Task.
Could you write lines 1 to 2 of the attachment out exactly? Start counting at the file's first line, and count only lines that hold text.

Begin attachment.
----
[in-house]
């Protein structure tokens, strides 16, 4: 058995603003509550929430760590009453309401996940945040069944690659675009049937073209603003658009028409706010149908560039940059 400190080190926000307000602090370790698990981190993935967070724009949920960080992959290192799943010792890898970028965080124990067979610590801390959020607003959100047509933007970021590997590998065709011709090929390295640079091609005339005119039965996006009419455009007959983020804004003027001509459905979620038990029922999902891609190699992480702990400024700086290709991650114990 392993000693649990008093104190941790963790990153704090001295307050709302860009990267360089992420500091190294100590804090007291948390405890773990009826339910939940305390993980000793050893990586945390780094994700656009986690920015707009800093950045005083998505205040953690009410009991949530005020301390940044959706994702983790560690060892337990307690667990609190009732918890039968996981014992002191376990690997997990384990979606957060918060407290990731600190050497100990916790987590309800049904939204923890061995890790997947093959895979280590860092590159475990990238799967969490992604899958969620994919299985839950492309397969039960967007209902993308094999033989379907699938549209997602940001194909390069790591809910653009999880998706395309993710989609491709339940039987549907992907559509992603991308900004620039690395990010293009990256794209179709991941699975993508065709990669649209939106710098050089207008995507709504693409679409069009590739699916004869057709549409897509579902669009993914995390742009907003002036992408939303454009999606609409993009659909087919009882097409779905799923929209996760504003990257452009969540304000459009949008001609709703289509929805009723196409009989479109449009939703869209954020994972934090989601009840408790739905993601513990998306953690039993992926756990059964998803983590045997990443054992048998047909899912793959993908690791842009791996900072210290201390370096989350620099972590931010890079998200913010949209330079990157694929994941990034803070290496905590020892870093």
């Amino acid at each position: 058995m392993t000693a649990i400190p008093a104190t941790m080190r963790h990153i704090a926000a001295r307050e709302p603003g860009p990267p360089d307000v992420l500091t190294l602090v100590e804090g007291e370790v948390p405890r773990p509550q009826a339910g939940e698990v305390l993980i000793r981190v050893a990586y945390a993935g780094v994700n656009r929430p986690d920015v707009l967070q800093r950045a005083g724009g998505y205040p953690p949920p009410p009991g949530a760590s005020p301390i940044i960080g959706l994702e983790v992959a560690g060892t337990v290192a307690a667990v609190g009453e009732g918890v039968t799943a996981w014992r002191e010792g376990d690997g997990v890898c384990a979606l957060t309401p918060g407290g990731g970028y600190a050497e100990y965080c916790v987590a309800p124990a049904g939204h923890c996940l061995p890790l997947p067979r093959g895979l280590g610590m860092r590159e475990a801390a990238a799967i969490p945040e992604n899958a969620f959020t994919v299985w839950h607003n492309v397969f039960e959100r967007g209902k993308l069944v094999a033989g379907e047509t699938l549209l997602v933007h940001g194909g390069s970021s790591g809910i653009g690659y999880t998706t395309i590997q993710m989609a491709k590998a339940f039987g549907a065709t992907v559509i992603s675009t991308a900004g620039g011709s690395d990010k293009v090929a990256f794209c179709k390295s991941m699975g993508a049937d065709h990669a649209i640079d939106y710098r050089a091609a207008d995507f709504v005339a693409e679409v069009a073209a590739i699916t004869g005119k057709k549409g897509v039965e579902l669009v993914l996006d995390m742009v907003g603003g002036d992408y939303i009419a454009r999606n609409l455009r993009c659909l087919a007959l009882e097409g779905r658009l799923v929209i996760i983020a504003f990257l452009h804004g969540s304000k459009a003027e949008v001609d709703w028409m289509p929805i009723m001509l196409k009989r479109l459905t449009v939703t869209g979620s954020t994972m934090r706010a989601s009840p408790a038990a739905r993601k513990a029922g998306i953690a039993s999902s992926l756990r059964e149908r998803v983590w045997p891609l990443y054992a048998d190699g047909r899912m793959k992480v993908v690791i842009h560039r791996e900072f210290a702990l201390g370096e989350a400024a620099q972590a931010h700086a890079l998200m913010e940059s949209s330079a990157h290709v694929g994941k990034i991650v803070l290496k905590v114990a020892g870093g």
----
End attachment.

[in-house]
């Protein structure tokens, strides 16, 4: 058995603003509550929430760590009453309401996940945040069944690659675009049937073209603003658009028409706010149908560039940059 400190080190926000307000602090370790698990981190993935967070724009949920960080992959290192799943010792890898970028965080124990067979610590801390959020607003959100047509933007970021590997590998065709011709090929390295640079091609005339005119039965996006009419455009007959983020804004003027001509459905979620038990029922999902891609190699992480702990400024700086290709991650114990 392993000693649990008093104190941790963790990153704090001295307050709302860009990267360089992420500091190294100590804090007291948390405890773990009826339910939940305390993980000793050893990586945390780094994700656009986690920015707009800093950045005083998505205040953690009410009991949530005020301390940044959706994702983790560690060892337990307690667990609190009732918890039968996981014992002191376990690997997990384990979606957060918060407290990731600190050497100990916790987590309800049904939204923890061995890790997947093959895979280590860092590159475990990238799967969490992604899958969620994919299985839950492309397969039960967007209902993308094999033989379907699938549209997602940001194909390069790591809910653009999880998706395309993710989609491709339940039987549907992907559509992603991308900004620039690395990010293009990256794209179709991941699975993508065709990669649209939106710098050089207008995507709504693409679409069009590739699916004869057709549409897509579902669009993914995390742009907003002036992408939303454009999606609409993009659909087919009882097409779905799923929209996760504003990257452009969540304000459009949008001609709703289509929805009723196409009989479109449009939703869209954020994972934090989601009840408790739905993601513990998306953690039993992926756990059964998803983590045997990443054992048998047909899912793959993908690791842009791996900072210290201390370096989350620099972590931010890079998200913010949209330079990157694929994941990034803070290496905590020892870093």